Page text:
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CARDI launches one-year agro project

CARDI launches  one-year agro project

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The Caribbean Agricultural Research and Development Institute (CARDI), in collaboration with the Inter-American Institute for Cooperation on Agriculture (IICA) and the Ministry of Agricuture {{more}}continues to provide assistance for the advancement and product diversification of the small, but resilient agro-processing industry here.

On August 14, CARDI launched a one-year project dubbed “Multiplying and Evaluating Roots and Tubers, in particular Cassava, Sweet Potato and Yam varieties suitable for value addition,” funded through a joint Technical Cooperative Agreement between CARDI and IICA.

The components of the project are: To promote good manufacturing practices among cassava and other root crop processors; the multiplication of clean, high yielding planting material (of cassava and sweet potato) for disdistribution to Barbados and the OECS; to conduct organoleptic testing (taste testing) of the selected and validated sweet potato varieties for consumer acceptability.

The project commenced in January of this year and continued last week with a workshop in which close to 30 local agro-processors were introduced to the concepts of networking/group formation, in an effort to encourage collective action among agro-processors in building the industry.

Michael Dalton, IICA’s technical specialist, stated that the workshop was a component of the project which, in a profound and systematic way, will be used to continue addressing the issues affecting the production and processing of sweet potato and cassava in St Vincent and the Grenadines.

He said Wednesday’s workshop would focus on developing networking among the agro-processors, outlining the commonalities among them, the benefits and advantages that could be derived as established, well managed groups through networking.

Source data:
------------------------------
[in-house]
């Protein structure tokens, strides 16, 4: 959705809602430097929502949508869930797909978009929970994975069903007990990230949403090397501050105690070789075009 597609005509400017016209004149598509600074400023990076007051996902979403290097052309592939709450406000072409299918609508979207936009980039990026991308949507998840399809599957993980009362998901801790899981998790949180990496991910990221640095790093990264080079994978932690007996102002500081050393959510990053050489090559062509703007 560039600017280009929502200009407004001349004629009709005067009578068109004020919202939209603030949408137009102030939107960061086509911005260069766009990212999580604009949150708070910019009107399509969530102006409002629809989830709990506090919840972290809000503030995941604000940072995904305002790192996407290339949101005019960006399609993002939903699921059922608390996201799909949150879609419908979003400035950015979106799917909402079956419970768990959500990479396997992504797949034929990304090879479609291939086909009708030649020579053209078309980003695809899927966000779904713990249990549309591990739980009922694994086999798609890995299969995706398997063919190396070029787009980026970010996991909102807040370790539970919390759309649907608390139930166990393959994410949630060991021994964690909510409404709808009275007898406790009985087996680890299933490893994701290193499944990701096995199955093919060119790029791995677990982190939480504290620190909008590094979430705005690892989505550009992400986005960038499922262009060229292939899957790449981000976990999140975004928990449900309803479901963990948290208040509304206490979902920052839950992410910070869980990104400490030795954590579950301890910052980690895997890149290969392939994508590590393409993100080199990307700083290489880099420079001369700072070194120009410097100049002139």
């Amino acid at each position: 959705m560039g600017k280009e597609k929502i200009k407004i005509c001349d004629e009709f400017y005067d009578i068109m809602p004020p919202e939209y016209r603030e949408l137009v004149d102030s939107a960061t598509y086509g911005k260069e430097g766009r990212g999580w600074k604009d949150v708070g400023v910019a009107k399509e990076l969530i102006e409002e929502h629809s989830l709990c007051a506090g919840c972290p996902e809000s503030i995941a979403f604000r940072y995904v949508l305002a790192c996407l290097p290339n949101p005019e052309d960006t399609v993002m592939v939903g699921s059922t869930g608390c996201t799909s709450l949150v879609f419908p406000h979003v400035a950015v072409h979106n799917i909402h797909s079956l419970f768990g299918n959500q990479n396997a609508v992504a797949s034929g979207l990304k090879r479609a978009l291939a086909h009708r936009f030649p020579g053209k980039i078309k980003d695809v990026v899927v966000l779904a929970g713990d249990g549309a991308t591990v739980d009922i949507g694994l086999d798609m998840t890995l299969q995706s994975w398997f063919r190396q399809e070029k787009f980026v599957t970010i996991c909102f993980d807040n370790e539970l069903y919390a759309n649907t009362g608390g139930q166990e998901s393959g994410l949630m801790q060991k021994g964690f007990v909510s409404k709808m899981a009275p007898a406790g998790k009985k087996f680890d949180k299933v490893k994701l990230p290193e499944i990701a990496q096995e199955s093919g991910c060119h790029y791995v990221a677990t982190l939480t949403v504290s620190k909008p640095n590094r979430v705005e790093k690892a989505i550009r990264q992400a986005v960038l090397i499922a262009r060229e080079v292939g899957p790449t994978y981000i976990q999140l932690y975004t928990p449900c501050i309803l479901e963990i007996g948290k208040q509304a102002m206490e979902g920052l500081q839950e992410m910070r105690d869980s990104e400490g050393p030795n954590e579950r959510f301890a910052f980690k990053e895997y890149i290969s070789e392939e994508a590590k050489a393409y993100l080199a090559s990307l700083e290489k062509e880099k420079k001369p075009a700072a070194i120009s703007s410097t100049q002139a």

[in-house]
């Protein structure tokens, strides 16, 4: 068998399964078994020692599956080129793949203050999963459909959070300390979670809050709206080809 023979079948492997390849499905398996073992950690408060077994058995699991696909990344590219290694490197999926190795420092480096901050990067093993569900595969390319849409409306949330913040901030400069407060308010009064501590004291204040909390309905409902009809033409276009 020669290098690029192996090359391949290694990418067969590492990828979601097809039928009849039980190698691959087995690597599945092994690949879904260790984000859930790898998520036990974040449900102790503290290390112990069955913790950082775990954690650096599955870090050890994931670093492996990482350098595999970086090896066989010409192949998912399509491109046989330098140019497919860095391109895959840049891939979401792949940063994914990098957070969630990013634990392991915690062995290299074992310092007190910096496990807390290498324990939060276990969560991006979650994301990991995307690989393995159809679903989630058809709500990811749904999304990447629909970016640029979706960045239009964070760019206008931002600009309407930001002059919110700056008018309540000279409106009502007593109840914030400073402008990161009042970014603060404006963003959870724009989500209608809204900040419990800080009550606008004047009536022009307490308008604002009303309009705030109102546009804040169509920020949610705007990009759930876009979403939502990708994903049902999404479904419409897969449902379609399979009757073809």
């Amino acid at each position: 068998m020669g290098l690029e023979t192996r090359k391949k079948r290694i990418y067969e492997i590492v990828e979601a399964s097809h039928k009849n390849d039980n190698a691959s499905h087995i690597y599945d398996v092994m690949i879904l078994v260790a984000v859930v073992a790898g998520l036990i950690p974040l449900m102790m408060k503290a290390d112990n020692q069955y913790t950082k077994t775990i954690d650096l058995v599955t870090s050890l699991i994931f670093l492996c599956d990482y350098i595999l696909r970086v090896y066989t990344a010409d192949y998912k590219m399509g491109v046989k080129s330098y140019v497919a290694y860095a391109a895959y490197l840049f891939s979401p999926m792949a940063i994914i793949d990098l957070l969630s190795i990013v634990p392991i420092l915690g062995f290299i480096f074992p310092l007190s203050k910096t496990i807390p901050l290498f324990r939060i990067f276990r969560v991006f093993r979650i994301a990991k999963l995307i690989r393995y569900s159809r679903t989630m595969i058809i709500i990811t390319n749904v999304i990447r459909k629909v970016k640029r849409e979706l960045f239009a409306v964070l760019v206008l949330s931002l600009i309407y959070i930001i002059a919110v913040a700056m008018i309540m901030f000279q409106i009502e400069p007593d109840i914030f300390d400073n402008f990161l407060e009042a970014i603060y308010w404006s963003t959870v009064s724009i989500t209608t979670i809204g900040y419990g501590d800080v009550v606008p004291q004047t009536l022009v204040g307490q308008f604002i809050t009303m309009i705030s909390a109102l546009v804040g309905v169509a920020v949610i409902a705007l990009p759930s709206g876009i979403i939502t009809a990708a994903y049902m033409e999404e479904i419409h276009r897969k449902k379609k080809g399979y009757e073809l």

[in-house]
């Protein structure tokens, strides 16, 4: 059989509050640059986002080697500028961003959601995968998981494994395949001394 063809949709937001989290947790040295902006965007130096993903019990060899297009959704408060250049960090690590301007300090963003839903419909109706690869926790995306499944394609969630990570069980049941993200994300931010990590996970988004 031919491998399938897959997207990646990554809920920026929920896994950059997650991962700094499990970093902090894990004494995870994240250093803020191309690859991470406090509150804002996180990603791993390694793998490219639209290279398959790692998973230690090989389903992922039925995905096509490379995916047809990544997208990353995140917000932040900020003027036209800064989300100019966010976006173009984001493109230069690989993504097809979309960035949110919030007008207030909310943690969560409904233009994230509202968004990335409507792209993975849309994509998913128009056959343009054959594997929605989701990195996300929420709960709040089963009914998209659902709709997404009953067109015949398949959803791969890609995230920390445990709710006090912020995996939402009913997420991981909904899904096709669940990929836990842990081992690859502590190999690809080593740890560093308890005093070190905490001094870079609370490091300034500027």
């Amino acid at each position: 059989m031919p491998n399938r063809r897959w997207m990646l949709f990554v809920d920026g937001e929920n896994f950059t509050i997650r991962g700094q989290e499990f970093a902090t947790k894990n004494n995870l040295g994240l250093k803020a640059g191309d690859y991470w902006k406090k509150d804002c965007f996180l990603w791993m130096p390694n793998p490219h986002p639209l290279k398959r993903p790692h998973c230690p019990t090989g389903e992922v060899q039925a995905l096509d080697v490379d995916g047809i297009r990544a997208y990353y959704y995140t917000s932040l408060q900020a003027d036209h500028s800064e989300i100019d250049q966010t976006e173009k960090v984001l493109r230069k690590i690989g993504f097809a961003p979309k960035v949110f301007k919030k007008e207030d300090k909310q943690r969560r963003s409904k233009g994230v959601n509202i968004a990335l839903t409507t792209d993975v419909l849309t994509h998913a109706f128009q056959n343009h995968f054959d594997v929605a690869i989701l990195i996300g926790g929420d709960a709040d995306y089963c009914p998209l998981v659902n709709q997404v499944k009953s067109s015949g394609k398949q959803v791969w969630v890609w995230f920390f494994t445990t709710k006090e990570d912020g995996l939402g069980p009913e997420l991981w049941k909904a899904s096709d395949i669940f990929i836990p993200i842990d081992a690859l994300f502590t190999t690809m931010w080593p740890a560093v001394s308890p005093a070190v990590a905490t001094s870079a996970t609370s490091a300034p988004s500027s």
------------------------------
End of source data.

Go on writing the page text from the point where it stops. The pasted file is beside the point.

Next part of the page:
Dalton added that there is potential for the development of secondary industries from these crops (cassava and sweet potato) and that IICA and CARDI, through the technical cooperative agreement and in collaboration with the Ministry of Agriculture, have sought to promote research and development of these crops to assess the processing potential, as well as increase the bilateral trade with other countries in the region. Thus, in addition to the supplying of planting material throughout the region, the research work is targeting the produciton of sweet potato chips, farine and its subsidiary products.

CARDI’s local representative, Dr Gregory Robin, indicated that the project is linked to several others, which include the intervention by the CFC, through which five cassava/farine processing facilities were upgraded and improved structurally, and two others, jointly funded through the CARICOM/JAPAN initiatives, “the sweet potato planting material project” and the other “increasing productivity of cassava in the Caribbean using high yielding varieties,” to be done in collaboration with the Tissue Culture Laboratories at Orange Hill.

Training of the agro-processors continued on August 21, when they were taken on a field trip to several upgraded agro-processing facilities. On September 10, another workshop will take place, focusing on the aspects of “Improving Food Safety Management Practices for roots and tubers processing,” followed by another field trip on September 18. These sessions will be conducted by food technologist Wendy Michael.

The project has an overal budget of EC$162,000 of which EC$52,000 has been allocated to St Vincent and the Grenadines.

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